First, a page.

What Losing Robin Williams Meant to Someone With Bipolar Disorder


I grew up loving Robin Williams. His acting was incredible. To watch somebody switch the switch from goofy to sadness from movie to movie blew my mind. He had no bounds. He inspired me as a young actor. He had captured my heart, and pushed me to be my best.

Finding out that people Robin struggled with depression, like I do because of my bipolar disorder, gave me hope. Seeing him as an older man made me know I’m not alone. I could make it through. Because hell, if Robin Williams could do all of these wonderful things, what could possibly stop me? I made him out in my mind as a superhero.

Two years ago I was in a PHP (partial hospitalization program) up in Massachusetts. I was picking up the pieces of my life and drawing conclusions. I was prepping to end an abusive relationship, and in the works of moving back home. I was broken. I felt like a puppy left in a cardboard box, seeking love and support, but clueless from who. My therapist at the program was actually a stand-up comedian and helped me try to be the same. He would talk about celebrities he met and who struggles with what. It kind of broke the wall between us “crazies” and successful people. It made us all feel like we were going to be OK. He talked about Robin a lot and my personal connection to him grew more than before. I put all my faith into him, idolizing him. In my head, he was the person pulling me through.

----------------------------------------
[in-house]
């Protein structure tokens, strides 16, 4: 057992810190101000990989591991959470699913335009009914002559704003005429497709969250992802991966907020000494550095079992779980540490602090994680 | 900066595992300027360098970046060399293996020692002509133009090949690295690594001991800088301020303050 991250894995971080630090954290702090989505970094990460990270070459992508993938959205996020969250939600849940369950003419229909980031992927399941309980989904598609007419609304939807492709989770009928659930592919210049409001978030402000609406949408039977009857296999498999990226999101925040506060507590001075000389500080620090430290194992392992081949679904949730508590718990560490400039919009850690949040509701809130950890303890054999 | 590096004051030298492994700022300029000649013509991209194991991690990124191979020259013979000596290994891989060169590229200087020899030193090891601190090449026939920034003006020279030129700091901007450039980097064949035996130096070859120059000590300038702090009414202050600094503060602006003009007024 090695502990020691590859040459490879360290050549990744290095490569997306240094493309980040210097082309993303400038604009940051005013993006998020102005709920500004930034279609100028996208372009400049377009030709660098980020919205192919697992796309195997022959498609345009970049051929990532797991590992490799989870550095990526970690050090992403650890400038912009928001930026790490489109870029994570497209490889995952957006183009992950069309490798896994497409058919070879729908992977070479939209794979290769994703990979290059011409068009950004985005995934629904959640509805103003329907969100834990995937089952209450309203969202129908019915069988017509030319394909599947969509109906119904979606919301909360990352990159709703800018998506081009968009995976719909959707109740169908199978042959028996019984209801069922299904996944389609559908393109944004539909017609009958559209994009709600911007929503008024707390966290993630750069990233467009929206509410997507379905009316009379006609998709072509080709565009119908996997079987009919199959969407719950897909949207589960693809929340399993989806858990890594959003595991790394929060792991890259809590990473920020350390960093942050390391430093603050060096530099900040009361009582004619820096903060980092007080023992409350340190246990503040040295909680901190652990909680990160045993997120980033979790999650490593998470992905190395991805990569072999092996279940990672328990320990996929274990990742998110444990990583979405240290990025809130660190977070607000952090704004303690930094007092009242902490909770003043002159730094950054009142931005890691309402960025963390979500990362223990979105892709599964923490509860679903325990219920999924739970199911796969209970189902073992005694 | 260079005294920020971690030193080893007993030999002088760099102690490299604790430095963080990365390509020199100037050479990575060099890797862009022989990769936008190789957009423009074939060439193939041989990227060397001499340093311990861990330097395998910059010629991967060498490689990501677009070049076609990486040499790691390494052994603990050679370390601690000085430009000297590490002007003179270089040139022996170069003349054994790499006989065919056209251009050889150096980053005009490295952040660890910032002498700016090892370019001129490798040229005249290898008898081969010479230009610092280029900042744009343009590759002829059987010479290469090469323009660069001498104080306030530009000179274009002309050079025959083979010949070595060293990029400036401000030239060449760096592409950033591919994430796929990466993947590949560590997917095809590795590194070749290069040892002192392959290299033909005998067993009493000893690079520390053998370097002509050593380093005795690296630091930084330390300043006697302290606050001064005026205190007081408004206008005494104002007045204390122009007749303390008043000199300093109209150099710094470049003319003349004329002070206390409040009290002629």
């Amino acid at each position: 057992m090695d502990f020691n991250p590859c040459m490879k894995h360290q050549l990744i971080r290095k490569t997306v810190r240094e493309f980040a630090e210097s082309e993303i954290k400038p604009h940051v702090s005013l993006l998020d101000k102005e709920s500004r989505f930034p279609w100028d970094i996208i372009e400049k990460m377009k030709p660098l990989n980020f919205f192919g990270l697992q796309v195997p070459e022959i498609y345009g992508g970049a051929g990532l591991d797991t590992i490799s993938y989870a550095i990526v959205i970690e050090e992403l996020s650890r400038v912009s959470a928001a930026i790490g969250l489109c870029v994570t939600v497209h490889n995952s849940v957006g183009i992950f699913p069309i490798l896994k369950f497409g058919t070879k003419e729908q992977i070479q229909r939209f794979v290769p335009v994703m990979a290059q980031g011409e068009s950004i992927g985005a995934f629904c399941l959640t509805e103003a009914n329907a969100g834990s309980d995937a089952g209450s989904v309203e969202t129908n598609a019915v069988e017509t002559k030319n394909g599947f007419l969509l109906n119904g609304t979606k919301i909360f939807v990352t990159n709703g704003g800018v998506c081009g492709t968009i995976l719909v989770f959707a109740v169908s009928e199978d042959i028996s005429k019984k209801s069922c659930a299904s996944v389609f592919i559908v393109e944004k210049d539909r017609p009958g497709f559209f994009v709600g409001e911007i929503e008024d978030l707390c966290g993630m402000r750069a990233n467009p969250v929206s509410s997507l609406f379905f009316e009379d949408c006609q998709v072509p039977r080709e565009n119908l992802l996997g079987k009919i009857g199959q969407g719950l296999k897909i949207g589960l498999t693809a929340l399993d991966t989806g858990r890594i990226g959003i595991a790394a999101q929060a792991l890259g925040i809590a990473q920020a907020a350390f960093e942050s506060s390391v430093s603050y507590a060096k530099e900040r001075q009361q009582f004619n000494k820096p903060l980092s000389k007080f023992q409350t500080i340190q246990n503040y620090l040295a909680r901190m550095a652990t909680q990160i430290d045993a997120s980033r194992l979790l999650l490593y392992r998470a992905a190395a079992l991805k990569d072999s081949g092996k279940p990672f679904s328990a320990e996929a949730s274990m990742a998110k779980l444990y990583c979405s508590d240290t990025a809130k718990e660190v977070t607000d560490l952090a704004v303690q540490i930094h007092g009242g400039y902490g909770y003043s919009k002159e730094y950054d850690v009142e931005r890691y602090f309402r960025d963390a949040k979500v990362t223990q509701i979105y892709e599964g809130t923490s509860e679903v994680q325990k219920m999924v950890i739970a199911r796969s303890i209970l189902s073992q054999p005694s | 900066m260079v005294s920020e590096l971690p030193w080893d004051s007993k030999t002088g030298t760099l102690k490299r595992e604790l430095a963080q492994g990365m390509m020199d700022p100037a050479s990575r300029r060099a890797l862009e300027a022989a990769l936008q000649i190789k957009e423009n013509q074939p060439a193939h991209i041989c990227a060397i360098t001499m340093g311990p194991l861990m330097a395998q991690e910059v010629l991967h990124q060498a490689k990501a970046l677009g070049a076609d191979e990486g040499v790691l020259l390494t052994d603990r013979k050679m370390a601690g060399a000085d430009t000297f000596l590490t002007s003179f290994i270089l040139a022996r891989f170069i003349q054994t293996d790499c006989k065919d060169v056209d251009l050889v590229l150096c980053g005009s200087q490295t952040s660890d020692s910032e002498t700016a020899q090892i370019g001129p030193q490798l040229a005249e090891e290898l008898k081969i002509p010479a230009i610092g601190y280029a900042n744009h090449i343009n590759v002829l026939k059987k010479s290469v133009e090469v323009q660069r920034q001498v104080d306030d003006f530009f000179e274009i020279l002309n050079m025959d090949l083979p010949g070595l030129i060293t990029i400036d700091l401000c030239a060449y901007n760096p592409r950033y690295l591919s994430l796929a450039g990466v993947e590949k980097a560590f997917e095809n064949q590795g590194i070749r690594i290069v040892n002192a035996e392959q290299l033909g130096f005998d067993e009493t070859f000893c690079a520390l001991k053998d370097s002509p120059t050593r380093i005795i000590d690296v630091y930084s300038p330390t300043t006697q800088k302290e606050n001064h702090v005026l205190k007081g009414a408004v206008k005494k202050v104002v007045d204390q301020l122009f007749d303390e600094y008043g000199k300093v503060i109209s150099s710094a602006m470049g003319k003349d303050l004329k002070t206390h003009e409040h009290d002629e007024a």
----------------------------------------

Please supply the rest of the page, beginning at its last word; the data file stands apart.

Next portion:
I walked into PHP one morning with everyone mourning. It turned out my idol had passed away, from suicide.

My world was rocked.

I took his death more personally than I should have. I was upset because if Robin died by suicide, what did that mean for the rest of us? I was being selfish. I didn’t know what to do; this was the man who I had put all my faith and hope into. I needed him to succeed. I needed to look up to him.

This mindset changed when I saw what people were posting. The internet was littered with people asking how he did it, wanting the gory details. People were saying it was a cover up and that he had to be murdered, because who could believe a funny man would take his own life? People were not respectful, and instead of bringing light to suicide, made it a spectacle.

This began my journey into mental health advocacy. This was a major celebrity suicide. And people were still not understanding it or giving his death the respect he deserved. People were saying he was weak to do this; little did they know he was probably the strongest person in the universe to have fought his illness for so long. I needed to give him, and other suicide victims, a voice, and demand the respect they deserve. Suicide isn’t the easy way out.

And as for my connection to Robin? It’s still there. I think of him often, and I still can’t watch his movies in fear of crying. His death reminds me we’re all human and that I’ll have to fight my mental illness for the rest of my life. But his life reminds me I can still make beautiful things and inspire others to live the best life they can.

If you or someone you know needs help, visit our suicide prevention resources page.
If you need support right now, call the Suicide Prevention Lifeline at 1-800-273-8255.


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